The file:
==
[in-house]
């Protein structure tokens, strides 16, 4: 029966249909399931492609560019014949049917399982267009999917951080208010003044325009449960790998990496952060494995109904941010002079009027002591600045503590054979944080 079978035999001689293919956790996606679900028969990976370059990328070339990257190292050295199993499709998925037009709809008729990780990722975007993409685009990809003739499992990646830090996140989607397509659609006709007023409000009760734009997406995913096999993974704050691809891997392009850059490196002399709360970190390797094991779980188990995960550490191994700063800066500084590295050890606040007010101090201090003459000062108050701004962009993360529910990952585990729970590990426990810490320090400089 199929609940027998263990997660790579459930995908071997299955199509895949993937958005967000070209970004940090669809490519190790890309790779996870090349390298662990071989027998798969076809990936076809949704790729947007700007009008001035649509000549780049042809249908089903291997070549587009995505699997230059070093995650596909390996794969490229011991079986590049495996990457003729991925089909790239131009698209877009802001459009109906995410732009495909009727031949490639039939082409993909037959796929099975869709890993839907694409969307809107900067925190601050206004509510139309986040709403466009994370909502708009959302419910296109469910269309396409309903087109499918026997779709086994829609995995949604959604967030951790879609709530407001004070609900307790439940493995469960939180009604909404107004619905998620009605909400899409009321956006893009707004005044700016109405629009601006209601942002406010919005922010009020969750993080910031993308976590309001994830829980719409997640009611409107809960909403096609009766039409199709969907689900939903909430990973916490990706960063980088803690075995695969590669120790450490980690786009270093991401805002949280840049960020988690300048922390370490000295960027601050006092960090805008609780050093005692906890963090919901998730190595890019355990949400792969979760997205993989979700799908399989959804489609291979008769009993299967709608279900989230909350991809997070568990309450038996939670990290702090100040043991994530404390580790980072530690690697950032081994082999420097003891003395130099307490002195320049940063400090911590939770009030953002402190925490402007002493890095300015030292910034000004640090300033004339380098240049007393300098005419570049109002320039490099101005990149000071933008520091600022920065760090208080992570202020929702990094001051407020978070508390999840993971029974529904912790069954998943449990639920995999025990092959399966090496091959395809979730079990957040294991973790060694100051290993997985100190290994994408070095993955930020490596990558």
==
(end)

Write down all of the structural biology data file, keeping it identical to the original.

[in-house]
């Protein structure tokens, strides 16, 4: 029966249909399931492609560019014949049917399982267009999917951080208010003044325009449960790998990496952060494995109904941010002079009027002591600045503590054979944080 079978035999001689293919956790996606679900028969990976370059990328070339990257190292050295199993499709998925037009709809008729990780990722975007993409685009990809003739499992990646830090996140989607397509659609006709007023409000009760734009997406995913096999993974704050691809891997392009850059490196002399709360970190390797094991779980188990995960550490191994700063800066500084590295050890606040007010101090201090003459000062108050701004962009993360529910990952585990729970590990426990810490320090400089 199929609940027998263990997660790579459930995908071997299955199509895949993937958005967000070209970004940090669809490519190790890309790779996870090349390298662990071989027998798969076809990936076809949704790729947007700007009008001035649509000549780049042809249908089903291997070549587009995505699997230059070093995650596909390996794969490229011991079986590049495996990457003729991925089909790239131009698209877009802001459009109906995410732009495909009727031949490639039939082409993909037959796929099975869709890993839907694409969307809107900067925190601050206004509510139309986040709403466009994370909502708009959302419910296109469910269309396409309903087109499918026997779709086994829609995995949604959604967030951790879609709530407001004070609900307790439940493995469960939180009604909404107004619905998620009605909400899409009321956006893009707004005044700016109405629009601006209601942002406010919005922010009020969750993080910031993308976590309001994830829980719409997640009611409107809960909403096609009766039409199709969907689900939903909430990973916490990706960063980088803690075995695969590669120790450490980690786009270093991401805002949280840049960020988690300048922390370490000295960027601050006092960090805008609780050093005692906890963090919901998730190595890019355990949400792969979760997205993989979700799908399989959804489609291979008769009993299967709608279900989230909350991809997070568990309450038996939670990290702090100040043991994530404390580790980072530690690697950032081994082999420097003891003395130099307490002195320049940063400090911590939770009030953002402190925490402007002493890095300015030292910034000004640090300033004339380098240049007393300098005419570049109002320039490099101005990149000071933008520091600022920065760090208080992570202020929702990094001051407020978070508390999840993971029974529904912790069954998943449990639920995999025990092959399966090496091959395809979730079990957040294991973790060694100051290993997985100190290994994408070095993955930020490596990558």